When 30-year-old Shereen Campbell started My Little Magic Shop, she had no idea that her spiritual business would become an income-generating goldmine.
But that’s exactly what happened.
With a $3,400 investment from her tax refund and a bunch of smart cost-cutting ideas — including getting her shipping materials from Alibaba and enlisting a friend to design her logo — Campbell’s business now reportedly makes $12,000 a month.
“I know it’s not a financial thing, but when I get to work on my business, it makes me so happy. I get to interact with people I probably would have never been able to interact with. I get to be creative in terms of the projects that I get to work on,” she told Business Insider. “It also gives me something to really dream about for the future. I get to think about how amazing it’s going to be somewhere down the line when I get to work on this full time.”
Campbell’s spiritual business marks a growing trend for Black women. This trend was first noticed by The Atlantic in 2018, who remarked that many Black women — mostly Black millennials — were leaving the confines of their churches in favor of going “back to their roots” with ATRs, or African tribal religions, such as Yoruba (West Africa), Santeria (Cuba), Candomble (Brazil), Vodou (Haiti), and hoodoo (the American South).
When the COVID-19 pandemic hit, many in-person gatherings — including church gatherings — were halted. This, according to NBC News, drove people further away from the traditions instilled in them by Christianity and into the syncretic religions of their ancestors. As one practitioner told the outlet, “we’re reclaiming these traditions.”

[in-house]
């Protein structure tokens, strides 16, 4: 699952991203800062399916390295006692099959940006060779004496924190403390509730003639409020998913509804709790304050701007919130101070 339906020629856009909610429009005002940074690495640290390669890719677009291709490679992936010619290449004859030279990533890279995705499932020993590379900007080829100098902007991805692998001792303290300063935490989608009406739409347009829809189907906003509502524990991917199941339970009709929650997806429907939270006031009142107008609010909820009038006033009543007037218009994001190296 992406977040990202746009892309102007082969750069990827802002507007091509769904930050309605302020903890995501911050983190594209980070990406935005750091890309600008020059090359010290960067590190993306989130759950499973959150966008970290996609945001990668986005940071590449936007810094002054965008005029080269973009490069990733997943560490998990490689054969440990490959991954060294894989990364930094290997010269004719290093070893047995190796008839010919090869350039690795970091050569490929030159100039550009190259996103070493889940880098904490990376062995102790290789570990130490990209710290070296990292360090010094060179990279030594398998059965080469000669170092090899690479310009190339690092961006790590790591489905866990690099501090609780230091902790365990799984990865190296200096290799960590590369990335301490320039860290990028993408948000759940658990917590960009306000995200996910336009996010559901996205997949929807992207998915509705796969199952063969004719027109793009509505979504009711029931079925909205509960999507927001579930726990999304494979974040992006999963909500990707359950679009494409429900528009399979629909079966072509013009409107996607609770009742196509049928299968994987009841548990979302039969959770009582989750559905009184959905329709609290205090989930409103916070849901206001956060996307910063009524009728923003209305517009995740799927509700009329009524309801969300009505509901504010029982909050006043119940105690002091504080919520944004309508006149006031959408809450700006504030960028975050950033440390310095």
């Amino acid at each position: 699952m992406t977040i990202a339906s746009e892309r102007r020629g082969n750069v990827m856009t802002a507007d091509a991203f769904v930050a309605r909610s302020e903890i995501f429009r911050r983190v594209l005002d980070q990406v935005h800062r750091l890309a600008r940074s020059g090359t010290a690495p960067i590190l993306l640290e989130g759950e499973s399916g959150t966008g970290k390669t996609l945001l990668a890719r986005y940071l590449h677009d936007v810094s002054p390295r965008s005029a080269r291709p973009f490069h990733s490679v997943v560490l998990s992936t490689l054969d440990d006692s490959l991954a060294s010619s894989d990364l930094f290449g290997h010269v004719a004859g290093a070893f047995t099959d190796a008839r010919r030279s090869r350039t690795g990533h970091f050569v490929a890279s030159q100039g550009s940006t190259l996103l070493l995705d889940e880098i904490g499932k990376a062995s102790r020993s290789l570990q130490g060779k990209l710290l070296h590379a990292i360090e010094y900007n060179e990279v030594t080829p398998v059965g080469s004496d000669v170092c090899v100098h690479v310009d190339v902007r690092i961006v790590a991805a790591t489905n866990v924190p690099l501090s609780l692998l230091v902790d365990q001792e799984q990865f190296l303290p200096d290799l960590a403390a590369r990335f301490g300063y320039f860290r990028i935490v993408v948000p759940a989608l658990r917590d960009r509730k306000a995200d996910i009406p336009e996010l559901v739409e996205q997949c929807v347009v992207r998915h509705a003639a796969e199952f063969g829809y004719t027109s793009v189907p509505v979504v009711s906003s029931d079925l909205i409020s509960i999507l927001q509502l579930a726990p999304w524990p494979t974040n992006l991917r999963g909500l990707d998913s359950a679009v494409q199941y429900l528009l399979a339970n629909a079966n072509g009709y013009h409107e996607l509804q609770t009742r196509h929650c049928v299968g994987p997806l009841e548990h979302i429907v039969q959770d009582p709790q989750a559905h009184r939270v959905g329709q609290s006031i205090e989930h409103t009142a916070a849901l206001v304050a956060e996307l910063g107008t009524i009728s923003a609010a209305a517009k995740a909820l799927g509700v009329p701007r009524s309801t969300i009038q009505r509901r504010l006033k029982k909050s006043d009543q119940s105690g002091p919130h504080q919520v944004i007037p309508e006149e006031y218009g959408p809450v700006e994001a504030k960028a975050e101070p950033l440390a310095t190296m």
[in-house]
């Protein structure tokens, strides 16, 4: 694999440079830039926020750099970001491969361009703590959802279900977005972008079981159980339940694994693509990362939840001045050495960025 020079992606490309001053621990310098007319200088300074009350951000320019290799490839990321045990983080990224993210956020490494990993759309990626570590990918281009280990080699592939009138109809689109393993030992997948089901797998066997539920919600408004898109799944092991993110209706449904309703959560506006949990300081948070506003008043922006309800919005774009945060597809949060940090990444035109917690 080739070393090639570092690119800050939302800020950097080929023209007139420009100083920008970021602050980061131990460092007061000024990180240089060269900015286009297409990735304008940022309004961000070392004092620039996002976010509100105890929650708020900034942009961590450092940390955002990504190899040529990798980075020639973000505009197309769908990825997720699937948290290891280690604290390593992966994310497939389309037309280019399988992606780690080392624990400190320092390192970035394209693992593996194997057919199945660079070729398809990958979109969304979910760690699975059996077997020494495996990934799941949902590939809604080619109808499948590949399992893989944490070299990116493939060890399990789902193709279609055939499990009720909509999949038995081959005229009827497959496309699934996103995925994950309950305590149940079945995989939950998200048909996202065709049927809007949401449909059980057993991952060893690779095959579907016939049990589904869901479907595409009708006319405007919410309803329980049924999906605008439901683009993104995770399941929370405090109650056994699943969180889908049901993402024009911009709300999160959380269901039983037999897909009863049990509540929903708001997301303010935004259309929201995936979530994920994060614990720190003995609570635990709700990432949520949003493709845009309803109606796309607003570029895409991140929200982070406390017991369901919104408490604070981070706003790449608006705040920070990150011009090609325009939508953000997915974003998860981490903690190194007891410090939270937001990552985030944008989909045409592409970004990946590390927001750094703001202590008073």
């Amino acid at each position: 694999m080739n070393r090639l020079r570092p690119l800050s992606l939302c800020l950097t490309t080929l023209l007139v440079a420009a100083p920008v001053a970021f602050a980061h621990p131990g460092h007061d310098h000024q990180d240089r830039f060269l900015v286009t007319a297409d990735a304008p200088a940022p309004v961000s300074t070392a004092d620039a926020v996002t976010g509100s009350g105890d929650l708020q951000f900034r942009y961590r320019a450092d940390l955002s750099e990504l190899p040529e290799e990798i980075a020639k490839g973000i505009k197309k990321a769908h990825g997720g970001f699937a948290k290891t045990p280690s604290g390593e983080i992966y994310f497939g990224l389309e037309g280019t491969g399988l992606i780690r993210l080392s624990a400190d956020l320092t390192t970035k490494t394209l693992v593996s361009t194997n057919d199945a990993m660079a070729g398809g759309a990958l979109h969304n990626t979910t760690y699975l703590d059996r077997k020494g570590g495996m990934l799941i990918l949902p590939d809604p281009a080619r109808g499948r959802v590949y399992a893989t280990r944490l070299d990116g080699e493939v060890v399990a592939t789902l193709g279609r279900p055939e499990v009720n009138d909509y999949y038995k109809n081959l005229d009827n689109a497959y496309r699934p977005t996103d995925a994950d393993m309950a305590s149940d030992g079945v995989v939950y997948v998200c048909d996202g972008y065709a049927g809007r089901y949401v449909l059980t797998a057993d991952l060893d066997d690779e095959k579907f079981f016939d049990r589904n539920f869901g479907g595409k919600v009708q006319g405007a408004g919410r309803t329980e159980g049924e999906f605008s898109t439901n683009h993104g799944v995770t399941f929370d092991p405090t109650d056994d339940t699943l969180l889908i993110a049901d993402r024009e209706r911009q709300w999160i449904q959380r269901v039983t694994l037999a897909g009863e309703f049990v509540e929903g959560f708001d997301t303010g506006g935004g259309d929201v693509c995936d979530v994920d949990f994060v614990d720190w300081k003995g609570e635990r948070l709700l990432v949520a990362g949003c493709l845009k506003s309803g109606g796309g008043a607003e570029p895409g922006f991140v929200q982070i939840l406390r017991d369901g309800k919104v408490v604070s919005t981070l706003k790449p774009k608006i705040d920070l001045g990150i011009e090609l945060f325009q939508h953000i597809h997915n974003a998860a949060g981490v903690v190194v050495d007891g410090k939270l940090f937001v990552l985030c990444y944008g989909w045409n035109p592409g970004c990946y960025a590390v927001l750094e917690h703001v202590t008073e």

Today, Black women are not only finding comfort in the spiritual business, but profit. Another practitioner, Lala Inuti Ahari — who runs Atlanta-based online business The Conjure, which offers candles, “Conjure Academy” classes, and customized rituals for purchase — also says her business is making tens of thousands a month for her, and even made a gob-smacking $1.5 million in sales in less than a year. Her success also extends to a successful YouTube reality show, a warehouse that employs 14 people, and two daughters who also have a successful spiritual business of their own.
“I want people to know African spirituality is beautiful and it will change your life,” she told VoyageATL. “I want them to know it’s there and waiting for you. It has been tugging at your heart, [so] embrace it.”
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